Charlotte Biltekoff, Ph.D., is an Assistant Professor at UC Davis with joint academic appointments in the American Studies Program and the Department of Food Science & Technology. Her recent publication, Eating Right in America: the Cultural Politics of Food and Health, explores how dietary advice in the United States is both empirical and ethical - meaning that advice about what to eat draws from both scientific and moral authorities.
Eating Right in America analyzes how modern dietary reform movements in the United States do not just tell us how to eat right, but how to become a good person and a good citizen. The book analyzes four dietary reform movements over the last century: the rise of domestic science and home economics, the national nutrition program during World War II, the alternative food movement, and the anti-obesity movement. Within these movements, Biltekoff tracks how dietary ideals have shifted in response to both scientific discovery and social change. Notions of middle-class identity, good citizenship, and individual responsibility are embedded in nutritional advice that is delivered to the public as politically-neutral and scientifically-objective nutrition guidelines.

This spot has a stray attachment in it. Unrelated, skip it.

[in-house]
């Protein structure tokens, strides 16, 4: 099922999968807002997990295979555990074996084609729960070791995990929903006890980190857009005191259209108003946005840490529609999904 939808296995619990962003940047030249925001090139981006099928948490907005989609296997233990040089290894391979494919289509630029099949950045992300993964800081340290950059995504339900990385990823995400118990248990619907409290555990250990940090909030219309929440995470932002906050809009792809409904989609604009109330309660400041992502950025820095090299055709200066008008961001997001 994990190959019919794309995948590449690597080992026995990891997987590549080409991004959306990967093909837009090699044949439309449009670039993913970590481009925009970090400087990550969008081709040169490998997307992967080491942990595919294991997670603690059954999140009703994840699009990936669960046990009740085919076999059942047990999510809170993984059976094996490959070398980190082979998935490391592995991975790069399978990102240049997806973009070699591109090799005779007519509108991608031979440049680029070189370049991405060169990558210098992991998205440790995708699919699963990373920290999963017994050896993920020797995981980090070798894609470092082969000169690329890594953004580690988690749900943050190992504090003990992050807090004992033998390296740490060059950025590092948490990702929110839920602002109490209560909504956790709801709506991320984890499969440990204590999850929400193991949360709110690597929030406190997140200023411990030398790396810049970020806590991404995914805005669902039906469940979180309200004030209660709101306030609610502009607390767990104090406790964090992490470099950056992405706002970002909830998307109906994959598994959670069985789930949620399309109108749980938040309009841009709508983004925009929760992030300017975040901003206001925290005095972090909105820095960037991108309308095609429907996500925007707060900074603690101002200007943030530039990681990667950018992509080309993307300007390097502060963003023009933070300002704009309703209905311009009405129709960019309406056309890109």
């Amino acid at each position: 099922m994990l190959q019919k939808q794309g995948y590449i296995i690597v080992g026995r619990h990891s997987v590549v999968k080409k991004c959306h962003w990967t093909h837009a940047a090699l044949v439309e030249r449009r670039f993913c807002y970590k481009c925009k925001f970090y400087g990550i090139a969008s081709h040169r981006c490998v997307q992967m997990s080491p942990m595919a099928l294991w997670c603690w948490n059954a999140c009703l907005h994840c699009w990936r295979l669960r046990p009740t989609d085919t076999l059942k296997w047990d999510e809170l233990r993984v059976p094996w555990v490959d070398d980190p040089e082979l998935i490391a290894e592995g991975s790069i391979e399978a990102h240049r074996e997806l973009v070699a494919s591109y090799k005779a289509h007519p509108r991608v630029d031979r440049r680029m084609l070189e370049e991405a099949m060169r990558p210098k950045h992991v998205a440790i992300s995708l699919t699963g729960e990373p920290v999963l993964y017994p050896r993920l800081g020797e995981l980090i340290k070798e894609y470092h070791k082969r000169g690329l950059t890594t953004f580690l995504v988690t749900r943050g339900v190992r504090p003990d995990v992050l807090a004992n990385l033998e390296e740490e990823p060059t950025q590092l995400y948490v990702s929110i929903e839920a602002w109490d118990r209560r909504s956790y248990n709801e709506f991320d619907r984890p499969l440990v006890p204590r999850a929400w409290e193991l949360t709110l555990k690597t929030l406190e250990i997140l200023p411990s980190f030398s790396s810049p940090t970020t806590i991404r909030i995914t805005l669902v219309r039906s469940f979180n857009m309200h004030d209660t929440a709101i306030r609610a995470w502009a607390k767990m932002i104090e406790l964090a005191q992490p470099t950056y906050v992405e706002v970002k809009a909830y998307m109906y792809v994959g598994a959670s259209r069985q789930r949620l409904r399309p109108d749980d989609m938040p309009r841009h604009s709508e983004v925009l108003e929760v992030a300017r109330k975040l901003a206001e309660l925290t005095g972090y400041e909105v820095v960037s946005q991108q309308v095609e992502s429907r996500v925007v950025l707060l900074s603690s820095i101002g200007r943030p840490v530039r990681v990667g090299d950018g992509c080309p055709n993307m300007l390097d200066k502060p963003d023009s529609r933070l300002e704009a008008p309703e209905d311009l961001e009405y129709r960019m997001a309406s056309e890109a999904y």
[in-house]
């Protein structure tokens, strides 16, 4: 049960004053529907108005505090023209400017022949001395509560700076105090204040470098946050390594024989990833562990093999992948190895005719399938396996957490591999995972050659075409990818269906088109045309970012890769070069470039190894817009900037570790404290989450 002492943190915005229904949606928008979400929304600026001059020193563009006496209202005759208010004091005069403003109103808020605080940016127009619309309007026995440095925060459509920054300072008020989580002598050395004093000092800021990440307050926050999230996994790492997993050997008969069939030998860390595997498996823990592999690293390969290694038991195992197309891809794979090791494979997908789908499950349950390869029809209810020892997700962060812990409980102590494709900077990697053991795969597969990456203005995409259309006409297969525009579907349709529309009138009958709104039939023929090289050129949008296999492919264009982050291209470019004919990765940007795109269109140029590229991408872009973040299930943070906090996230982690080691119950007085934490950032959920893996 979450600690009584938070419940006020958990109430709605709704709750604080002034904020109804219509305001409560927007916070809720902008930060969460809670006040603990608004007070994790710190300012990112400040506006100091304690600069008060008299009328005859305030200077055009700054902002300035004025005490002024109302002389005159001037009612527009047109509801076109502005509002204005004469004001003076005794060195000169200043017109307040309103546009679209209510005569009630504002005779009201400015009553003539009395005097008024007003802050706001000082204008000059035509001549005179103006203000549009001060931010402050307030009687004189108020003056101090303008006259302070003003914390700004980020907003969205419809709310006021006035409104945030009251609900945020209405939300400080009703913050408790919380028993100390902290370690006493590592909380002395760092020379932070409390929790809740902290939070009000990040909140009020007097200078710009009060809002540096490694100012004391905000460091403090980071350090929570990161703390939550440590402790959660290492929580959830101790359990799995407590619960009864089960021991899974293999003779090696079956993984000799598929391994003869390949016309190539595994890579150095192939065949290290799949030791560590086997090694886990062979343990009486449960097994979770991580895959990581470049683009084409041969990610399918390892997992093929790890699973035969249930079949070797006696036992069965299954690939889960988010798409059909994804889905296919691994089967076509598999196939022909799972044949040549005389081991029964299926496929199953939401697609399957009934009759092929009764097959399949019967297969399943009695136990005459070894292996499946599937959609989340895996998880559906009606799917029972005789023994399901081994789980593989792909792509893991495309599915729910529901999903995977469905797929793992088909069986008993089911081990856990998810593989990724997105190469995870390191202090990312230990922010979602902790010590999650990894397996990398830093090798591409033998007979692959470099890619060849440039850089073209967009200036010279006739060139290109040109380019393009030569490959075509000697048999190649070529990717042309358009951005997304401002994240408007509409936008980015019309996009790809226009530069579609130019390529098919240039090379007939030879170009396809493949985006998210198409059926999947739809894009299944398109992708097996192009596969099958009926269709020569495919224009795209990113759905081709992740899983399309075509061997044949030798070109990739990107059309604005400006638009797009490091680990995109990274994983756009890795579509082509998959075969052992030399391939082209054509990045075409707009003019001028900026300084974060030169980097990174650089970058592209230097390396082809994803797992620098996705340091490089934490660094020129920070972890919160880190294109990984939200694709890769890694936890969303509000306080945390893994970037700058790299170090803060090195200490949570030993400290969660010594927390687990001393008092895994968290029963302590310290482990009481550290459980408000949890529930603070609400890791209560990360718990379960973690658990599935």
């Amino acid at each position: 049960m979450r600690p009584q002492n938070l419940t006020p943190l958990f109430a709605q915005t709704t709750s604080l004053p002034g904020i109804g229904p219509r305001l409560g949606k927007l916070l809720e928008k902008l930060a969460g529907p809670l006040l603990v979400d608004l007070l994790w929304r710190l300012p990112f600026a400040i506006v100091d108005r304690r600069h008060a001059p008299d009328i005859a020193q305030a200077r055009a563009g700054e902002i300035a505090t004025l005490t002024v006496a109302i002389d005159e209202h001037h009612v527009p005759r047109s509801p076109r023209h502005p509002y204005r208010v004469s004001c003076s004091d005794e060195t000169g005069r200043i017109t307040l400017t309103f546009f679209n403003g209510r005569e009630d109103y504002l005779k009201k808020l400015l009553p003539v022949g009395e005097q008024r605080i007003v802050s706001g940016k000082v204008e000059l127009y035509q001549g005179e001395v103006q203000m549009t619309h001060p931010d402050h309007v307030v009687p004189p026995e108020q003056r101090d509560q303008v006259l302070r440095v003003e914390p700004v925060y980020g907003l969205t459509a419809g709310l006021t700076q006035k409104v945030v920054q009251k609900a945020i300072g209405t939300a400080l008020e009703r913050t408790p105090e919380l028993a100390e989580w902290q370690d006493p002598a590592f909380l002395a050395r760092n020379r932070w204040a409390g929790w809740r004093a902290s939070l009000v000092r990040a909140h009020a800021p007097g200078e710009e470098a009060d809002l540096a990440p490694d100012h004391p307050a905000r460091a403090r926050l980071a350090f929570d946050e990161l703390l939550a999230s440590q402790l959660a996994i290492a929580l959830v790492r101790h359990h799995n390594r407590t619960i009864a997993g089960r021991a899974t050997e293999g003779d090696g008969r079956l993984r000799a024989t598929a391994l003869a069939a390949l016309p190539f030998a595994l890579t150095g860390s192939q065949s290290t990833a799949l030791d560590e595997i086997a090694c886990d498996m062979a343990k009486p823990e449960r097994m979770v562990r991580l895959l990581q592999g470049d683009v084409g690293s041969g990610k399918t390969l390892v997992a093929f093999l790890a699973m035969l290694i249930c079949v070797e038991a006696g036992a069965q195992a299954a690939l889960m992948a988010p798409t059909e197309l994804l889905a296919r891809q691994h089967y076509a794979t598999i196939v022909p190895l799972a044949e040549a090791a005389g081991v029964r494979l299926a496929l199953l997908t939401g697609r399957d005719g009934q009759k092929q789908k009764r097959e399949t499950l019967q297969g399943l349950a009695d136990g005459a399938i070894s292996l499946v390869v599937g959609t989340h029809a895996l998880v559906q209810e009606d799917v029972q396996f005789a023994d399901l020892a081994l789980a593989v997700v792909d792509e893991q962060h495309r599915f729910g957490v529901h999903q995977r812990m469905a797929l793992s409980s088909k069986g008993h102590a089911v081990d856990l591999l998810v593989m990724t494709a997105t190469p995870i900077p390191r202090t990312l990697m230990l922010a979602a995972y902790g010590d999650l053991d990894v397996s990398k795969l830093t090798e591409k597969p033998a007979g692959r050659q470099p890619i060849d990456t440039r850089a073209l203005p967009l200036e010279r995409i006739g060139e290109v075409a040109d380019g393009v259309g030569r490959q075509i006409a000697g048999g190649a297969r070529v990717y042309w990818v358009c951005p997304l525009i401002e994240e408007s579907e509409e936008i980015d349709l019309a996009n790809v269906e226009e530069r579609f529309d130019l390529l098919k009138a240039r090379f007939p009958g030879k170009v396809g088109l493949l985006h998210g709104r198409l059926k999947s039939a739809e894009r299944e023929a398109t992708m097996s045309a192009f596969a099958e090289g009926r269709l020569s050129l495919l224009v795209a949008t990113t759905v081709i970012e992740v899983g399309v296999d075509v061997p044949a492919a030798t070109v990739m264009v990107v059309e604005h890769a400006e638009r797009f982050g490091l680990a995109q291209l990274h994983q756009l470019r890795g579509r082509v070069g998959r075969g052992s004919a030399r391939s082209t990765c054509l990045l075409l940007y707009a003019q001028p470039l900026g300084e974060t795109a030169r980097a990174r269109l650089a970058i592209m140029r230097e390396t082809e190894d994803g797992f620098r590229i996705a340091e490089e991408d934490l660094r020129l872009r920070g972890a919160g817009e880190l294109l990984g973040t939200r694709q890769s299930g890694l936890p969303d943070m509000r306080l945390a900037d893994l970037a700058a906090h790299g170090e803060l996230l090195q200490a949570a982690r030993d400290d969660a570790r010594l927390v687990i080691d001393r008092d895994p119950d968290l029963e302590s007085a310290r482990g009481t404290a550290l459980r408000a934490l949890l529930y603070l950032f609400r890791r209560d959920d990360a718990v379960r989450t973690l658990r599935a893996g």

In a recent interview on Capital Public Radio, Biltekoff pointed out how analyzing history can shed light on difficult truths. “History is such a great tool for learning to see things differently,” Biltekoff said. “The history that I tell in the book suggests that we worry so much about what is good to eat because of the social stakes involved in 'eating right.' Because it’s not just about our physical health, but also about our sense of self and about our social standing. There's a lot at stake that we may not be conscious of, but really is part and parcel of the conversation about 'good' food.”